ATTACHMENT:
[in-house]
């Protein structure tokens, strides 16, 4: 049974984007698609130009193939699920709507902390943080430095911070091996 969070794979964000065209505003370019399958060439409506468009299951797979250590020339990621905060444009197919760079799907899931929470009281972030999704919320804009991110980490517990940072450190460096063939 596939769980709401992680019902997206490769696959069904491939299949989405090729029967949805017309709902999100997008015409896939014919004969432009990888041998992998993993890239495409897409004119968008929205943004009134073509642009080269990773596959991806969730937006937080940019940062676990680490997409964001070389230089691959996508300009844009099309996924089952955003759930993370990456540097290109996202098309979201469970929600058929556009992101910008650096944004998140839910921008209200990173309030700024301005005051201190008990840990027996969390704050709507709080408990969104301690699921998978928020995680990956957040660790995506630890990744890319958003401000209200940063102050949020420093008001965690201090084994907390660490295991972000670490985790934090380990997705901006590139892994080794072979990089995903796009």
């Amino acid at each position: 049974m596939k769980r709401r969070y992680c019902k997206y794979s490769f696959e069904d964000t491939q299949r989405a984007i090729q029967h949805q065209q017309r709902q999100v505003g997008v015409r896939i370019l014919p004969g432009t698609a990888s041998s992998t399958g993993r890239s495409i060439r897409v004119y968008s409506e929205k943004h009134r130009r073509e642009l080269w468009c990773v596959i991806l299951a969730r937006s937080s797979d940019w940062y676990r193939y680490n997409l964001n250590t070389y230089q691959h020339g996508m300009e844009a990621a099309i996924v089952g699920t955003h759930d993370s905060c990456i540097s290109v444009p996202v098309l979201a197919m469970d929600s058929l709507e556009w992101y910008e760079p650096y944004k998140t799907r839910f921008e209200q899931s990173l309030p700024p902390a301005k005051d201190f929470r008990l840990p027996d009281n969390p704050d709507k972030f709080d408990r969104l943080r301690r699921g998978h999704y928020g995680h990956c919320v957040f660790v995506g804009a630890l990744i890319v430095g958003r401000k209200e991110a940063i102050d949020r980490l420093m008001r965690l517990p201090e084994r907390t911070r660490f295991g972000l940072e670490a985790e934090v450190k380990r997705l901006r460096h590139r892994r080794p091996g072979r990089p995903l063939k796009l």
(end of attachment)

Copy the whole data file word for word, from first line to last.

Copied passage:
[in-house]
């Protein structure tokens, strides 16, 4: 049974984007698609130009193939699920709507902390943080430095911070091996 969070794979964000065209505003370019399958060439409506468009299951797979250590020339990621905060444009197919760079799907899931929470009281972030999704919320804009991110980490517990940072450190460096063939 596939769980709401992680019902997206490769696959069904491939299949989405090729029967949805017309709902999100997008015409896939014919004969432009990888041998992998993993890239495409897409004119968008929205943004009134073509642009080269990773596959991806969730937006937080940019940062676990680490997409964001070389230089691959996508300009844009099309996924089952955003759930993370990456540097290109996202098309979201469970929600058929556009992101910008650096944004998140839910921008209200990173309030700024301005005051201190008990840990027996969390704050709507709080408990969104301690699921998978928020995680990956957040660790995506630890990744890319958003401000209200940063102050949020420093008001965690201090084994907390660490295991972000670490985790934090380990997705901006590139892994080794072979990089995903796009």
């Amino acid at each position: 049974m596939k769980r709401r969070y992680c019902k997206y794979s490769f696959e069904d964000t491939q299949r989405a984007i090729q029967h949805q065209q017309r709902q999100v505003g997008v015409r896939i370019l014919p004969g432009t698609a990888s041998s992998t399958g993993r890239s495409i060439r897409v004119y968008s409506e929205k943004h009134r130009r073509e642009l080269w468009c990773v596959i991806l299951a969730r937006s937080s797979d940019w940062y676990r193939y680490n997409l964001n250590t070389y230089q691959h020339g996508m300009e844009a990621a099309i996924v089952g699920t955003h759930d993370s905060c990456i540097s290109v444009p996202v098309l979201a197919m469970d929600s058929l709507e556009w992101y910008e760079p650096y944004k998140t799907r839910f921008e209200q899931s990173l309030p700024p902390a301005k005051d201190f929470r008990l840990p027996d009281n969390p704050d709507k972030f709080d408990r969104l943080r301690r699921g998978h999704y928020g995680h990956c919320v957040f660790v995506g804009a630890l990744i890319v430095g958003r401000k209200e991110a940063i102050d949020r980490l420093m008001r965690l517990p201090e084994r907390t911070r660490f295991g972000l940072e670490a985790e934090v450190k380990r997705l901006r460096h590139r892994r080794p091996g072979r990089p995903l063939k796009l």